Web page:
Nico Fearn ’12 and Garren Strong ’07 enrolled at Lundquist College dreaming of going pro—Fearn in the NBA, and Strong with the NFL. And it happened, just not exactly how either one of the former student athletes imagined.
Rather than earning paychecks on the court or in the field after graduating—Fearn playing guard for the Oregon basketball team and Strong playing wide receiver in football—the pair found success in product marketing at Nike—a fortuitous turn of events benefitting the friends to this very day.
Today, Fearn works at Nike in what the company calls “Global NBHD.” Or as he puts it, “connecting and coordinating with the brand’s most important retail partners and spheres of influence.”
Prior to his role in Global NBHD, Fearn worked across product franchises like the Nike Air Force 1 as well as Nike Collaborations.
Punctuating his 11-year career with the global sports-apparel brand product marketing the Air Jordan 1—a dream come true for Strong who grew up idolizing early iterations of the shoe—Strong is now focused on his own startup, CRCL OF WNNRS, an apparel company, he said, “that will one day grow to be an overall lifestyle brand.”
Both men describe leaving the Lundquist College uncertain they’d had the same experiential opportunities other students enjoyed. Because as student athletes, they committed themselves to coursework, sports, and teammates. Through mentorship, though, the pair learned quickly this couldn’t be further from the truth, and that’s a message they’d like to share with others.
Mentorship provided by Nike and the university, Strong said, “brought confidence, providing the foundation for the path I’m on today. Because until someone shows you how it’s possible, you may never know.”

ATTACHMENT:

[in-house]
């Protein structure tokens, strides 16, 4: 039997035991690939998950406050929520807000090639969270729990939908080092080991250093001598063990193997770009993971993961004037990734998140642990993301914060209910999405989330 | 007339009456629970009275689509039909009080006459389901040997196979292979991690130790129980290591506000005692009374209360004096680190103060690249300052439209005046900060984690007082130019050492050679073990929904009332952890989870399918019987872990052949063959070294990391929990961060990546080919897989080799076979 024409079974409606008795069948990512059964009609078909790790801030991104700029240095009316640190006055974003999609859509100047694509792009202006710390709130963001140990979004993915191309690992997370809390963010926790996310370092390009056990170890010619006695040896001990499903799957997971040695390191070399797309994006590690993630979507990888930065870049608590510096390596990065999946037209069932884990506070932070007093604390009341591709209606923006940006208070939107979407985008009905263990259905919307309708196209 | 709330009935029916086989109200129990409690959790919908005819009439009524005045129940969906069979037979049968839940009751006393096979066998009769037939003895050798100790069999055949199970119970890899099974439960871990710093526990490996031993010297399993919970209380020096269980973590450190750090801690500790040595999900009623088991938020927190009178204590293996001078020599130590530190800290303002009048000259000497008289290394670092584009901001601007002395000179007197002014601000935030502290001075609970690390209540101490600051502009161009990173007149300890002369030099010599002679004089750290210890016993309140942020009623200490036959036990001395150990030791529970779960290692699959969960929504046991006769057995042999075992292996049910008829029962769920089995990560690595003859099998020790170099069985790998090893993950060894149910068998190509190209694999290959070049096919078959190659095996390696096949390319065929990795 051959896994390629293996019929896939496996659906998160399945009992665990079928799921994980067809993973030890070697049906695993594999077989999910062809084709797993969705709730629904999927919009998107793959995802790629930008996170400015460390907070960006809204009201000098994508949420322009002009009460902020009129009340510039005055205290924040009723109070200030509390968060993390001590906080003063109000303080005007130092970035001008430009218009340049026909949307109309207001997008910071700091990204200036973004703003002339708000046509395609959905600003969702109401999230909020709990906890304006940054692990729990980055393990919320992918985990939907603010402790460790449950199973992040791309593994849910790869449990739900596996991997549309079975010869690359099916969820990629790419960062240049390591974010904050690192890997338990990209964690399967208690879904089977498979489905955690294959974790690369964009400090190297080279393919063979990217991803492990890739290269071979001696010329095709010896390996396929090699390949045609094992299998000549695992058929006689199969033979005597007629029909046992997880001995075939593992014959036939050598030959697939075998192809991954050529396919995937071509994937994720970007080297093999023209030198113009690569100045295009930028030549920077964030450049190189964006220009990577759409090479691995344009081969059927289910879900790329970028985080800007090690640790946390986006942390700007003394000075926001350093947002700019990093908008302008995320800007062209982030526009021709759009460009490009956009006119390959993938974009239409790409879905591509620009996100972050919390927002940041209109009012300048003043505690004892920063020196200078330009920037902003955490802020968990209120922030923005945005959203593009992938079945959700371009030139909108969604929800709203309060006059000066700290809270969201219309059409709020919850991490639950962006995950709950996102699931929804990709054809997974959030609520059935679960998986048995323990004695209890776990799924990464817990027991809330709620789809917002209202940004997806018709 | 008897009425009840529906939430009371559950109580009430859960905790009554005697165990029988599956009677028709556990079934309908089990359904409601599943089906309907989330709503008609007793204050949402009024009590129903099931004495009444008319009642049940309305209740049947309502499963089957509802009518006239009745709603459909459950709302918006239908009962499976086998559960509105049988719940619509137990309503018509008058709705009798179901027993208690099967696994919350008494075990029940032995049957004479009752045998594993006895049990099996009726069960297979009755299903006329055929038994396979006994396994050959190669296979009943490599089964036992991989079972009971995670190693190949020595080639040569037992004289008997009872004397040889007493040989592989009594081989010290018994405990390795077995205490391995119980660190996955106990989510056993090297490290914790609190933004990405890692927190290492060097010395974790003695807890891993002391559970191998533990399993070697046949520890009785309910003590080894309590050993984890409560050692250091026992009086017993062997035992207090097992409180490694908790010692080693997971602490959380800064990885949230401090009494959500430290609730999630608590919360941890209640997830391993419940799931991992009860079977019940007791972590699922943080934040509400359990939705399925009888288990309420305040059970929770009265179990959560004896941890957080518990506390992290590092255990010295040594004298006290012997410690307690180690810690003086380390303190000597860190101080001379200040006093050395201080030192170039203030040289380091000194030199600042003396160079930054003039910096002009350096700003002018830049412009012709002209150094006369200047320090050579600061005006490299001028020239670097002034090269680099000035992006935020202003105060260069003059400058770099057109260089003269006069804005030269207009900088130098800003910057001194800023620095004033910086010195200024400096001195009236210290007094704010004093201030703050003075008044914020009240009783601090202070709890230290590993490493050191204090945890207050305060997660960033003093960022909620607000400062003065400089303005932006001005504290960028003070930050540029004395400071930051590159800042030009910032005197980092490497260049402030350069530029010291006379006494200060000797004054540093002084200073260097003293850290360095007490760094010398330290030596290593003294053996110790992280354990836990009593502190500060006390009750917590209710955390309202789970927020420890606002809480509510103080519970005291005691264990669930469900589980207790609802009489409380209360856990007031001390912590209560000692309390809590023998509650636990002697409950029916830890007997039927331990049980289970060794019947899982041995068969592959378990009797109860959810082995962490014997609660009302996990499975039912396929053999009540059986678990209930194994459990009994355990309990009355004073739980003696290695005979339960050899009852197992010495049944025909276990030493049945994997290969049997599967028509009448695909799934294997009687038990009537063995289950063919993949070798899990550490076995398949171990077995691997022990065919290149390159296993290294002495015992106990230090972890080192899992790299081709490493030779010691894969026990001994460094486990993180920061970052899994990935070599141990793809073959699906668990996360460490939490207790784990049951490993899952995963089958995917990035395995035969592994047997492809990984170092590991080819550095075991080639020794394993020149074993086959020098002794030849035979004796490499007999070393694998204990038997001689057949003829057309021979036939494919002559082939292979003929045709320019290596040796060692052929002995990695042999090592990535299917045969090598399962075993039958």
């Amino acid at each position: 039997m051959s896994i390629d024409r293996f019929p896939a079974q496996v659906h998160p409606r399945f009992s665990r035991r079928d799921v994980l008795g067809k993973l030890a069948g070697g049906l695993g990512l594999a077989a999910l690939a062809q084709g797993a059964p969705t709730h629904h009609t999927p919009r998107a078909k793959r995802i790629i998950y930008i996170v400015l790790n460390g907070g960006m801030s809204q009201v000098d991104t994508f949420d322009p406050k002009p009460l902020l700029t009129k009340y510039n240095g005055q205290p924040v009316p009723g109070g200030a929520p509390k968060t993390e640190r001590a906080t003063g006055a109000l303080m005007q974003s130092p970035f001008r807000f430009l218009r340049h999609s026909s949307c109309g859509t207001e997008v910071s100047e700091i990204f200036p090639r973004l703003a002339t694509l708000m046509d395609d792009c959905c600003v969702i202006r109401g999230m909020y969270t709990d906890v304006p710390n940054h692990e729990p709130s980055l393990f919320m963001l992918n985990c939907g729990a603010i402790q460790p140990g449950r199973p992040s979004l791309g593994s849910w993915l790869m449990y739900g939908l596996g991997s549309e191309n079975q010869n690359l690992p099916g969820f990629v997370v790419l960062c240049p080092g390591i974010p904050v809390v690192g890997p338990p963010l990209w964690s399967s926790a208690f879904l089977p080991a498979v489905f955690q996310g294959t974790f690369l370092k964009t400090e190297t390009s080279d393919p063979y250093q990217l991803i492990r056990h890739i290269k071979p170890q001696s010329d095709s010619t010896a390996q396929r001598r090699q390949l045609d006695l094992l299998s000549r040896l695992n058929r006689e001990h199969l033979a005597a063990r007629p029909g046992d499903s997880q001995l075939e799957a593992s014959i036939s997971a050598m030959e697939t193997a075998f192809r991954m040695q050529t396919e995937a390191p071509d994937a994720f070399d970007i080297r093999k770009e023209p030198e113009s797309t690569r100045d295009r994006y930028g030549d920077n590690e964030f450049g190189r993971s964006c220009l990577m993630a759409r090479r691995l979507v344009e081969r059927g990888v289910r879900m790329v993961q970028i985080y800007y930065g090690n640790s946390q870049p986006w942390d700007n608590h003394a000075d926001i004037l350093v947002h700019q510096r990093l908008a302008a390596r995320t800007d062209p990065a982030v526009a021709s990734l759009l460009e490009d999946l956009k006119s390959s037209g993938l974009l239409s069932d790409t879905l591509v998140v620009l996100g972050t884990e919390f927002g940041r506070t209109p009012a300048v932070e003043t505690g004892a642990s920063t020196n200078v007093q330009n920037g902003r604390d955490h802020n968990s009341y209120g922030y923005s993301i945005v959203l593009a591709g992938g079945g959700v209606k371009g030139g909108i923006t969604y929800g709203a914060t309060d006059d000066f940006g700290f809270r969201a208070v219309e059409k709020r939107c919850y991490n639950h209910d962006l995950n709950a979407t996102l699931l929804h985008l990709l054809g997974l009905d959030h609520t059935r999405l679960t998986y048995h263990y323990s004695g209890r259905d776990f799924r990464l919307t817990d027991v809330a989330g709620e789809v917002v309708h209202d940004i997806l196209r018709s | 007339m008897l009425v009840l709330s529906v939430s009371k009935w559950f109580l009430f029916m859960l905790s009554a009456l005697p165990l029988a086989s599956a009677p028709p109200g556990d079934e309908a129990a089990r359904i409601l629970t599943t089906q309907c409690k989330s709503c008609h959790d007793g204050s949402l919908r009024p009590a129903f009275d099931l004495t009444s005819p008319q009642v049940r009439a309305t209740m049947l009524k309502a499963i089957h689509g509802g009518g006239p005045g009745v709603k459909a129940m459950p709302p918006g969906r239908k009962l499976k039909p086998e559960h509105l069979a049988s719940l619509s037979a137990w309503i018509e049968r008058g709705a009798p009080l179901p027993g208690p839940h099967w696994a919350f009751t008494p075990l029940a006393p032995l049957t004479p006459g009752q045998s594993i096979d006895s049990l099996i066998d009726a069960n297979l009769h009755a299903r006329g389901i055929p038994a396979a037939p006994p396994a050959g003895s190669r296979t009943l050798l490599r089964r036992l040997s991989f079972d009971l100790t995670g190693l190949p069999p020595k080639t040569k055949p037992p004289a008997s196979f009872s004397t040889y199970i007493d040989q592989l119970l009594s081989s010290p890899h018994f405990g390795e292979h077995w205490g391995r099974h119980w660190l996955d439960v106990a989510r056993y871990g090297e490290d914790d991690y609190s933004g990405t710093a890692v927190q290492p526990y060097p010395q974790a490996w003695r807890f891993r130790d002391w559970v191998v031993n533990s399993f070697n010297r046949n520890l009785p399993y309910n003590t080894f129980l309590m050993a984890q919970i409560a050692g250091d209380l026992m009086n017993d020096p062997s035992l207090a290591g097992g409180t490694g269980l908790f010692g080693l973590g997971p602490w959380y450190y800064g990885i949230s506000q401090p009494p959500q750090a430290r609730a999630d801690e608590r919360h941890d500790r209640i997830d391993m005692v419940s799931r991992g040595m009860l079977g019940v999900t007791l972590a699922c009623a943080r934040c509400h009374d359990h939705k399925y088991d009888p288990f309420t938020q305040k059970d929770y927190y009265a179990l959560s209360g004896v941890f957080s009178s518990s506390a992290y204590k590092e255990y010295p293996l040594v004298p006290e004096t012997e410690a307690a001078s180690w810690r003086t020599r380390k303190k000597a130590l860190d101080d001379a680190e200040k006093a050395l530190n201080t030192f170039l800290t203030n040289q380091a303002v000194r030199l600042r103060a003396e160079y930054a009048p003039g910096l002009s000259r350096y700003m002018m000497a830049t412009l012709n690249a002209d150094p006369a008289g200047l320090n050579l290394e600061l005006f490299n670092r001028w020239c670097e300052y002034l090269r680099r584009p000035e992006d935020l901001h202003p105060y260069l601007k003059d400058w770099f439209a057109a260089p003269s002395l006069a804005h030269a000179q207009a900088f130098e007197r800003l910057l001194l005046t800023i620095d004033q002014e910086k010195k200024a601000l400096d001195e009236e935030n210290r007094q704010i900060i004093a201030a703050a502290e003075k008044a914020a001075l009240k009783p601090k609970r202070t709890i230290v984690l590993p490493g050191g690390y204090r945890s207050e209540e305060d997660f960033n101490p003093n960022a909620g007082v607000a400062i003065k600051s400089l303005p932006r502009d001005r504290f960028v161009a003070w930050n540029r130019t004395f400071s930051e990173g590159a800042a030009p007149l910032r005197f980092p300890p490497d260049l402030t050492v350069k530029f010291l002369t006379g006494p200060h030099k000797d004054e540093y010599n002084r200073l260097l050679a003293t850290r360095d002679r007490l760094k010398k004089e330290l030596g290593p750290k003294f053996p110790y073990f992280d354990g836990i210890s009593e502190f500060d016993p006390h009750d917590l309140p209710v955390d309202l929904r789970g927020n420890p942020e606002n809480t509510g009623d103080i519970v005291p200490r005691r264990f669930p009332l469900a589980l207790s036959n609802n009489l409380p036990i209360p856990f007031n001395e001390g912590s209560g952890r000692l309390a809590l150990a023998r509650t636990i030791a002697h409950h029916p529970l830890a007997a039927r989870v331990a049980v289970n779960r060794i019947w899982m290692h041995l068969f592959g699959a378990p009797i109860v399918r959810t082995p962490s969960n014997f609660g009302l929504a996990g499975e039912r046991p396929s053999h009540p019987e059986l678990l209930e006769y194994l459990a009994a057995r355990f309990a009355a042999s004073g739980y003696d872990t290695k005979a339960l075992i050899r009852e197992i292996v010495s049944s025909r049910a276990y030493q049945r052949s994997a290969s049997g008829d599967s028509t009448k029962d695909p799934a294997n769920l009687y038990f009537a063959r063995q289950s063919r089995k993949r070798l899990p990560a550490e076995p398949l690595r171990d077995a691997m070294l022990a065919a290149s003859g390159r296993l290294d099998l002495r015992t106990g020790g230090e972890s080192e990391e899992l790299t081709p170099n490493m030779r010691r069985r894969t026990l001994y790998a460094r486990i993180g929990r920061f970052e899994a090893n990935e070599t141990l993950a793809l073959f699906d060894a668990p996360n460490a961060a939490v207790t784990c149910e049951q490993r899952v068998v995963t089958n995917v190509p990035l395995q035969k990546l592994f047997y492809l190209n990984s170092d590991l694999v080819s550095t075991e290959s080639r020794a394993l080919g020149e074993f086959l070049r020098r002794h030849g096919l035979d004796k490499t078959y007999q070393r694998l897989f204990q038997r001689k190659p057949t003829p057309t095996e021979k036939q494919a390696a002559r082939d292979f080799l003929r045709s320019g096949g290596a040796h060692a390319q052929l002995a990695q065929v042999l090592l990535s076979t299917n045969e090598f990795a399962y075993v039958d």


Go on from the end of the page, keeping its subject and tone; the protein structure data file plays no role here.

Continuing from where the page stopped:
And when he first went to work at Nike, Fearn admitted, “I had days of doubt.” But through mentorship, he realized that in a sense, “I’ve been working the industry for several years!” he said.
According to Fearn and Strong, a willingness to try new things while in school helped them secure successful positions after graduating with degrees in business and sports business concentrations.
“I didn’t think I was going to do product management. I didn’t even know what that was,” Fearn said, reflecting back.
In addition to trying new things, both UO alumni urge student athletes to network as much as possible while they have the chance.
“On the University of Oregon campus, you don’t really know who you’re bumping into,” Fearn said. “Make sure you introduce yourself. You never know who ends up helping you. Every connection is important.”
And both Strong and Fearn continue to build on their UO connections and stay involved, particularly with the UO Sports Product Management program in Portland.
In 2016, in fact, Fearn helped publicize the new master of science in sports product management degree before any students were even enrolled. And since then, he has advised students, attended several events hosted by the program, and participated in several panel discussions, according to Ellen Schmidt-Devlin, executive director of Portland programs for the Lundquist College of Business and cofounder of the Sport Product Management program.
“Over the past five years he’s been generous with his time,” she said.
The two friends even dream of one day teaching a class together for the program.
“We’d love to share our experience building the industry’s biggest product franchises with the next generation,” Fearn said.
Both Fearn and Strong also recently joined the Lundquist College of Business’s new 40 Under 40 advisory board, a group of young alumni providing insight, guidance, and input to the dean and the college on growth opportunities and strategies.
More than anything, though, Strong emphasized that students enrolled at Lundquist interested in pro sports—no matter what the job happens to look like—should stay patient and persistent.
“Don't give up if it's something you really want,” Strong said. “It’s very possible: I went pro at Nike.”
—William Kennedy, Lundquist College Communications